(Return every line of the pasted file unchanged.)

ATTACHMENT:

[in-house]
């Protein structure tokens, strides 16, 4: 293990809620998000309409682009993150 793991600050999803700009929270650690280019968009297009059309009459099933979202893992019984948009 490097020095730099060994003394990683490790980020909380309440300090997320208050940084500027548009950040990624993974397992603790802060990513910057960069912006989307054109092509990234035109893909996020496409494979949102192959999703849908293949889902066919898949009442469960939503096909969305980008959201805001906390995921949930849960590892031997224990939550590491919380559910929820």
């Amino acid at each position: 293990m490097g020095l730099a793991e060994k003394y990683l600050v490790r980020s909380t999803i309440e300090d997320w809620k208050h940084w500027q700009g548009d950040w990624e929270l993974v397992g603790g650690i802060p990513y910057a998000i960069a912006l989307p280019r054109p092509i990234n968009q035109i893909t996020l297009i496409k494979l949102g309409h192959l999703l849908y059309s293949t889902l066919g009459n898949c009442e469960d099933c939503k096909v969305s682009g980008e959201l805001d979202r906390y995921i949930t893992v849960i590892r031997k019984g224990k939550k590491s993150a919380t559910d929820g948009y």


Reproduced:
[in-house]
């Protein structure tokens, strides 16, 4: 293990809620998000309409682009993150 793991600050999803700009929270650690280019968009297009059309009459099933979202893992019984948009 490097020095730099060994003394990683490790980020909380309440300090997320208050940084500027548009950040990624993974397992603790802060990513910057960069912006989307054109092509990234035109893909996020496409494979949102192959999703849908293949889902066919898949009442469960939503096909969305980008959201805001906390995921949930849960590892031997224990939550590491919380559910929820």
């Amino acid at each position: 293990m490097g020095l730099a793991e060994k003394y990683l600050v490790r980020s909380t999803i309440e300090d997320w809620k208050h940084w500027q700009g548009d950040w990624e929270l993974v397992g603790g650690i802060p990513y910057a998000i960069a912006l989307p280019r054109p092509i990234n968009q035109i893909t996020l297009i496409k494979l949102g309409h192959l999703l849908y059309s293949t889902l066919g009459n898949c009442e469960d099933c939503k096909v969305s682009g980008e959201l805001d979202r906390y995921i949930t893992v849960i590892r031997k019984g224990k939550k590491s993150a919380t559910d929820g948009y």